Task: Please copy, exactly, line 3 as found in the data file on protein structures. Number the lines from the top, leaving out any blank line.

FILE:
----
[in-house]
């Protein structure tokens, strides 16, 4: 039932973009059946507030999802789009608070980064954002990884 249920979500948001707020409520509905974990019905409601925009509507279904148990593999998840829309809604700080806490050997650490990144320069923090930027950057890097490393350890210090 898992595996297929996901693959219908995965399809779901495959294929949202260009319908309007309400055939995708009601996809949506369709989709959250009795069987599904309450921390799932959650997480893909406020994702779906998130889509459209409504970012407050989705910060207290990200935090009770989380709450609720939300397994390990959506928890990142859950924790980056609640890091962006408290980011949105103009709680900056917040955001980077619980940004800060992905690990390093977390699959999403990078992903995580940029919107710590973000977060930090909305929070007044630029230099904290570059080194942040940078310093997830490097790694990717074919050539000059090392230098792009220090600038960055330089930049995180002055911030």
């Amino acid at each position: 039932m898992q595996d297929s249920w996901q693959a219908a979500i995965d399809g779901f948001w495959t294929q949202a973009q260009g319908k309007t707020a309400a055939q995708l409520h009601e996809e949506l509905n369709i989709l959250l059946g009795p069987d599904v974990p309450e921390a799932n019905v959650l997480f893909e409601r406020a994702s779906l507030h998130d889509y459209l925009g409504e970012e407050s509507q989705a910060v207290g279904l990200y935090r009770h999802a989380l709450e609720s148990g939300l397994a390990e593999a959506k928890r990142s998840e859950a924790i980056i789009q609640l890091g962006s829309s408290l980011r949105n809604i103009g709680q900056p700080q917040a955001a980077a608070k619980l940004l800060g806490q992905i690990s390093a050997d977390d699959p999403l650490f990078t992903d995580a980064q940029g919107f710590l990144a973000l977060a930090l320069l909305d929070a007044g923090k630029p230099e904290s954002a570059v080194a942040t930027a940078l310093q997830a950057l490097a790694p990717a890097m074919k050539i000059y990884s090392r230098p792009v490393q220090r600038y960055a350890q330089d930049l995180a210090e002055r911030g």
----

């Amino acid at each position: 039932m898992q595996d297929s249920w996901q693959a219908a979500i995965d399809g779901f948001w495959t294929q949202a973009q260009g319908k309007t707020a309400a055939q995708l409520h009601e996809e949506l509905n369709i989709l959250l059946g009795p069987d599904v974990p309450e921390a799932n019905v959650l997480f893909e409601r406020a994702s779906l507030h998130d889509y459209l925009g409504e970012e407050s509507q989705a910060v207290g279904l990200y935090r009770h999802a989380l709450e609720s148990g939300l397994a390990e593999a959506k928890r990142s998840e859950a924790i980056i789009q609640l890091g962006s829309s408290l980011r949105n809604i103009g709680q900056p700080q917040a955001a980077a608070k619980l940004l800060g806490q992905i690990s390093a050997d977390d699959p999403l650490f990078t992903d995580a980064q940029g919107f710590l990144a973000l977060a930090l320069l909305d929070a007044g923090k630029p230099e904290s954002a570059v080194a942040t930027a940078l310093q997830a950057l490097a790694p990717a890097m074919k050539i000059y990884s090392r230098p792009v490393q220090r600038y960055a350890q330089d930049l995180a210090e002055r911030g």